A boy and his father discover a whale tangled in their only fishing net. Is the whale dead? While the man worries about losing their net, the boy worries about the whale. He remembers the fear he felt when, caught in a net himself in childhood, he almost drowned before being rescued by his father. When the whale blinks an enormous eye, the boy knows that he has to try to save the creature, no matter how dangerous doing so may be.
Expressive and perfectly paced, this powerful story, The Boy and the Whale, by Caldecott Medal–winner Mordicai Gerstein was inspired in part by a real-life video of a whale’s rescue, and the creature’s joyful dance through the waves after being freed.--from the publisher
40 pages 978-1626725058 Ages 5-9
“Breathe, breathe in the air
Don’t be afraid to care
Leave but don’t leave me
Look around, choose your own ground
For long you live and high you fly
And smiles you’ll give and tears you’ll cry
And all your touch and all you see
Is all your life will ever be”
-- Pink Floyd, “Breathe” (1973)
“Every day, I loved to watch the sun rise out of the sea. One morning I saw something in the water. Something big.
‘That’s a whale out there,’ said Papa. ‘It looks dead.’
We jumped into our panga for a closer look.
‘Oh no!’ yelled Papa. He cursed the whale with words I’d never heard him say. ‘It’s tangled in our net! Our only net! I hope we can save it!’
‘Save the whale, Papa?’
‘No, my son, save our net!’ The whale is dead.’
We dived into the water.
I had never been so close to an animal so huge. Wrapped by the net in a hopeless tangle, the whale must have died unable to move. I had been tangled in a net once, too. I almost drowned. Papa saved me.
The whale’s closed eye was as big as my head.
And then it blinked! And I had to...
So did the whale.
“Papa,’ I gasped. ‘The whale’s alive!’”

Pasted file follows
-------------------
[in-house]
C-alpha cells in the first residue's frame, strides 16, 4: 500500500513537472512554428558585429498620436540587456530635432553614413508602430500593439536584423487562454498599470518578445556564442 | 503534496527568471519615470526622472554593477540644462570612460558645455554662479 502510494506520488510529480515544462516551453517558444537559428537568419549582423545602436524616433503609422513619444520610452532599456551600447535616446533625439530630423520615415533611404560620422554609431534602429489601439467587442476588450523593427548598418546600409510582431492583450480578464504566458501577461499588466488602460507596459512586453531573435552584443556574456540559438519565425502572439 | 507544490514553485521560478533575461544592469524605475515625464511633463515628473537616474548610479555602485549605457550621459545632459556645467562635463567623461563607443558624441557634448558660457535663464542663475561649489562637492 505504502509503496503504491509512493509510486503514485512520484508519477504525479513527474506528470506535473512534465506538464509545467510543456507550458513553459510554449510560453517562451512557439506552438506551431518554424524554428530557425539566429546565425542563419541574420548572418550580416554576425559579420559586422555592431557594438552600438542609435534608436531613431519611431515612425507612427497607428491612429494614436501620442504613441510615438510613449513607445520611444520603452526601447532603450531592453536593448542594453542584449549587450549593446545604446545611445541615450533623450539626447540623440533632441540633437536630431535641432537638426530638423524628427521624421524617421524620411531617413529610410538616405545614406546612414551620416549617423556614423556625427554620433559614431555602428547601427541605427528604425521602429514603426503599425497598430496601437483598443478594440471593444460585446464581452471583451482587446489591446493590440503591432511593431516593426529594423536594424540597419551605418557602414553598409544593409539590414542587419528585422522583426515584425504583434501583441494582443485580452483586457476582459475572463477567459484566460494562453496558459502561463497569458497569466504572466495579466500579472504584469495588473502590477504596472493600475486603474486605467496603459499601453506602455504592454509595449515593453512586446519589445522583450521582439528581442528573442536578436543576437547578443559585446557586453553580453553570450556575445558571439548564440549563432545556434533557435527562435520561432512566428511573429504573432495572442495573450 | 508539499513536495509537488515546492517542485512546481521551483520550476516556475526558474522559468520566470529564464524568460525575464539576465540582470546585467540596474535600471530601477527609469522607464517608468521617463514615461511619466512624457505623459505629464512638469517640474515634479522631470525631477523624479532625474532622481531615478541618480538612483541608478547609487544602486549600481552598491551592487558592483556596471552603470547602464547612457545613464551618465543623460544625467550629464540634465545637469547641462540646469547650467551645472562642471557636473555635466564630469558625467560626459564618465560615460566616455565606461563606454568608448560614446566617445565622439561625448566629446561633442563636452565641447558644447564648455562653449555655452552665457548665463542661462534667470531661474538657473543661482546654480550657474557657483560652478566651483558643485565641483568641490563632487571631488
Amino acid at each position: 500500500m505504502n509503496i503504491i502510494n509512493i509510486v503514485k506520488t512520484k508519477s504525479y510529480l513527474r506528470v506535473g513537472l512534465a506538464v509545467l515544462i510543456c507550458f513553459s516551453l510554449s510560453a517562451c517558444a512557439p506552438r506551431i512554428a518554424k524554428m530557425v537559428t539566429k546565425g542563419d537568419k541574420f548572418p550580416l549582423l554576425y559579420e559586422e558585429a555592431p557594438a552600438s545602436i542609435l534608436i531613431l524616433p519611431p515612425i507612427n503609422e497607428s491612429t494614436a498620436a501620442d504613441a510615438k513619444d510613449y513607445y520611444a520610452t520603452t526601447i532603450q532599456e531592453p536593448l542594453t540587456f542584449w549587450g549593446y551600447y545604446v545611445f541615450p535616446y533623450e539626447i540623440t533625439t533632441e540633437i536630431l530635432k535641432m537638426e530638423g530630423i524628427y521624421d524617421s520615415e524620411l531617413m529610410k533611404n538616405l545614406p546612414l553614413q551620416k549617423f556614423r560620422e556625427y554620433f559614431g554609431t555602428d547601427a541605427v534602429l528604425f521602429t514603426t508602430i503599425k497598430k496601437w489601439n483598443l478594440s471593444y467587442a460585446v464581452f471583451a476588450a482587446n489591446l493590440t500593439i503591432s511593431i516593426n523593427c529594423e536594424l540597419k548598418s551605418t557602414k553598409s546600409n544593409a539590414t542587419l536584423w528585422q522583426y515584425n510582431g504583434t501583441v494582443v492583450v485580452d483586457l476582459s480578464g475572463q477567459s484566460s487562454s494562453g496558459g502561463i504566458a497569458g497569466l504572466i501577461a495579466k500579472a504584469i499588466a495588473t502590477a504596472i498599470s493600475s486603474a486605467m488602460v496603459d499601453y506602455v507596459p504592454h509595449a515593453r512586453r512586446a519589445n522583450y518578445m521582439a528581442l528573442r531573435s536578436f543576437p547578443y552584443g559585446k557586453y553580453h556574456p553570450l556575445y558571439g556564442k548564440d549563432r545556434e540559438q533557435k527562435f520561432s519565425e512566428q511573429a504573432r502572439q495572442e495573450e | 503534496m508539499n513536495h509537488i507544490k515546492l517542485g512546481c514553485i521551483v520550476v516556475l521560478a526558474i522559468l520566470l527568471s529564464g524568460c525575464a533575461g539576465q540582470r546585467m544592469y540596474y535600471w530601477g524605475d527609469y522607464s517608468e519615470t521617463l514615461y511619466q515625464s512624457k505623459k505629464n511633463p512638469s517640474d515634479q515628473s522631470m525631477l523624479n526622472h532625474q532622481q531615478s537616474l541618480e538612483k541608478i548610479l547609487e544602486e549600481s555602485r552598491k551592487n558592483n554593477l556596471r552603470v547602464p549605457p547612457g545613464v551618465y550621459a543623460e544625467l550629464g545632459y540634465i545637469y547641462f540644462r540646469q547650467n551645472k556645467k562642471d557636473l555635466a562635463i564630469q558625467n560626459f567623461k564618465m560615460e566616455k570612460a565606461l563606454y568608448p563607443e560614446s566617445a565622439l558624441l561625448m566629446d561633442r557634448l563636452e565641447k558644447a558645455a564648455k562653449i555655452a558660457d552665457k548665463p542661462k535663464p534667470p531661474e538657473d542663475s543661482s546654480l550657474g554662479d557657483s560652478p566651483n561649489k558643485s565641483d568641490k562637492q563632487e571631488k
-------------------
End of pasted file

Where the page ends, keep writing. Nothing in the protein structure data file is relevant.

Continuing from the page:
What makes us human? How should we live our lives? These universal themes are what I take away from this book. Is life to be played as a zero-sum game, a never-ending fight and scramble to dig holes and gather all we can into our own personal piles? Are we merely higher animal forms with endless biological needs, or is life more wondrous and complex than that?
I’ve had this book, THE BOY AND THE WHALE, kicking around for more than a year now. I’ve read and reread it a bunch of times, connecting with it each time because of the complicated father-son relationship.
The boy and his father return to shore. Leaving the whale for dead, and despondent over the potential loss of their livelihood, the father heads off to see his uncle about an old, unused fishing net in need of repair. He instructs the son Abelardo not to “do anything foolish.”
But, being an empathetic being with the experience of almost drowning in a net himself, Abelardo disobeys his father. He takes the little motorboat back out to sea and risks his life in order to slowly cut away the plastic netting trapping the whale. He successfully liberates the whale and, upon returning to shore, Abelardo's father begrudgingly commends him.
The realistic pen and ink and acrylic illustrations are punctuated by moments when Abelardo must surface in order to breathe. They capture the immensity of the majestic creature, bring us into the midst of the action, and remind us of both the joyous magic and unforgiving danger posed by the sea.
This is my kind of sea story.
Recommended by: Richie Partington, MLIS, California USA
See more of his recommendations at: Richie's Picks http://richiespicks.pbworks.